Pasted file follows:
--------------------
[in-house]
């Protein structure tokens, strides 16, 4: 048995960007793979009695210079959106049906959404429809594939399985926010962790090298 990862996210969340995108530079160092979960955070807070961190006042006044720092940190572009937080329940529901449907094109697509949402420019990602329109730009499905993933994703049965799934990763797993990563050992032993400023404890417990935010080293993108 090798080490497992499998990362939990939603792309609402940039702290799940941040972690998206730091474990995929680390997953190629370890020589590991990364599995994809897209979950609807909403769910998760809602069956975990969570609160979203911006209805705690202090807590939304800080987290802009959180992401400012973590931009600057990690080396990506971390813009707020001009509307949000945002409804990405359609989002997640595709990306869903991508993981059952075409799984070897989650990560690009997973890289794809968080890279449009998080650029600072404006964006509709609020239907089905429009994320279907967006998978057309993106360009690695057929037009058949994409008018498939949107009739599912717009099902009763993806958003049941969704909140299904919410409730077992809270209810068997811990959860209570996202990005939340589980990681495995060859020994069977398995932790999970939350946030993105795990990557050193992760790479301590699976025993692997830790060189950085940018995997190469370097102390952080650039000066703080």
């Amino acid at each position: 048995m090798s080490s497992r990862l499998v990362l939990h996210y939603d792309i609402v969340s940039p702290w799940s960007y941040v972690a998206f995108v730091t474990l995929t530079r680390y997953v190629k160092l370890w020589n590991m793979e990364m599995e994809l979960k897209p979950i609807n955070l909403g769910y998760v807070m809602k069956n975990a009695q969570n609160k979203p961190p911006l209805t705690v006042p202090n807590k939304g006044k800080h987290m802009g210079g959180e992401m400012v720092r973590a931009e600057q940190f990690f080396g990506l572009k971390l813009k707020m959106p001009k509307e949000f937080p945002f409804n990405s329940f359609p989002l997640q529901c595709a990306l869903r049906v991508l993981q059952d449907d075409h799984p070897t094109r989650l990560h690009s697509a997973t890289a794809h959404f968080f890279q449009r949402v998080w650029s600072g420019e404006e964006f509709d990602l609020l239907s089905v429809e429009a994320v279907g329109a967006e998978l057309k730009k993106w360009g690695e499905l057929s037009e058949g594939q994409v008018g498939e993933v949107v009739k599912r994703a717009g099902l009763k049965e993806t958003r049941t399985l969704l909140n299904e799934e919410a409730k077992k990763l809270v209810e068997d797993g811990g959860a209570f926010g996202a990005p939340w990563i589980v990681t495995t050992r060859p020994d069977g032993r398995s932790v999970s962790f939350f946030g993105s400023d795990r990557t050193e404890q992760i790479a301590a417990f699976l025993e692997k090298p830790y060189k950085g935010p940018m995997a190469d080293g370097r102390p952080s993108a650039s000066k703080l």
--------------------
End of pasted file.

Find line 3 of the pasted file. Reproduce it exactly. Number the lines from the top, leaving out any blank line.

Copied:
């Amino acid at each position: 048995m090798s080490s497992r990862l499998v990362l939990h996210y939603d792309i609402v969340s940039p702290w799940s960007y941040v972690a998206f995108v730091t474990l995929t530079r680390y997953v190629k160092l370890w020589n590991m793979e990364m599995e994809l979960k897209p979950i609807n955070l909403g769910y998760v807070m809602k069956n975990a009695q969570n609160k979203p961190p911006l209805t705690v006042p202090n807590k939304g006044k800080h987290m802009g210079g959180e992401m400012v720092r973590a931009e600057q940190f990690f080396g990506l572009k971390l813009k707020m959106p001009k509307e949000f937080p945002f409804n990405s329940f359609p989002l997640q529901c595709a990306l869903r049906v991508l993981q059952d449907d075409h799984p070897t094109r989650l990560h690009s697509a997973t890289a794809h959404f968080f890279q449009r949402v998080w650029s600072g420019e404006e964006f509709d990602l609020l239907s089905v429809e429009a994320v279907g329109a967006e998978l057309k730009k993106w360009g690695e499905l057929s037009e058949g594939q994409v008018g498939e993933v949107v009739k599912r994703a717009g099902l009763k049965e993806t958003r049941t399985l969704l909140n299904e799934e919410a409730k077992k990763l809270v209810e068997d797993g811990g959860a209570f926010g996202a990005p939340w990563i589980v990681t495995t050992r060859p020994d069977g032993r398995s932790v999970s962790f939350f946030g993105s400023d795990r990557t050193e404890q992760i790479a301590a417990f699976l025993e692997k090298p830790y060189k950085g935010p940018m995997a190469d080293g370097r102390p952080s993108a650039s000066k703080l």